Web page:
Just when News Corp. may have thought the spotlight had dimmed somewhat on its well-publicized phone-hacking scandal, new testimony and media scrutiny have managed to pull them back in.
News broke today that a pair of former News of the World executives told a parliamentary hearing in London that they notified Deputy Chief Operating Officer James Murdoch in early 2008 that evidence pointed to the tabloid’s phone hacking not being limited to a solitary reporter, which is contrary to what the company has long held.
The Wall Street Journal reported today that News of the World’s former editor and top attorney both appeared before the U.K. parliamentary select committee investigating the voicemail interceptions. But while the men believe that James Murdoch understood the significance of the evidence they set before him, the committee struggled to clearly learn how the pair detailed that implication of greater misconduct, the Journal says.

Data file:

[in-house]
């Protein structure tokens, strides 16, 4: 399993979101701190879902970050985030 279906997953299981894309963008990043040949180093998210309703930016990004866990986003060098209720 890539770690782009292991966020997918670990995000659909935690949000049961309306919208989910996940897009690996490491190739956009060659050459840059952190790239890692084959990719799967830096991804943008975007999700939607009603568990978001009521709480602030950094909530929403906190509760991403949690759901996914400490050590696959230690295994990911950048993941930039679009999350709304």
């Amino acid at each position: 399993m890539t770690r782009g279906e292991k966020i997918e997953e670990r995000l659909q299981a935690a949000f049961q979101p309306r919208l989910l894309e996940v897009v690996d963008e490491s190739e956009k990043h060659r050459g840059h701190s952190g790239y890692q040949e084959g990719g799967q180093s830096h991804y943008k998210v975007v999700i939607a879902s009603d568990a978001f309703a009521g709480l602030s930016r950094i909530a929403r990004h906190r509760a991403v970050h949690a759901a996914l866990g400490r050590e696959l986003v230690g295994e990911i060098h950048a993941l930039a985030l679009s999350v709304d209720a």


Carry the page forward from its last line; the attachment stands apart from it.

The men have provided the committee with written testimony that contradicts statements from James Murdoch and other leading company officials in regard to how far the phone hacking spread, and how thoroughly it was researched.
Jonathan Chapman, News Corp.’s former head of legal affairs, added in his testimony that News Corp. Chief Rupert Murdoch was wrong to blame the company’s outside counsel, Harbottle & Lewis, for its failure to properly investigate the matter, but added that Murdoch may not have been properly briefed on the matter.
News Corp. has maintained that the phone hacking was limited to just one reporter based largely on Harbottle’s review of emails brought about by an unfair dismissal claim.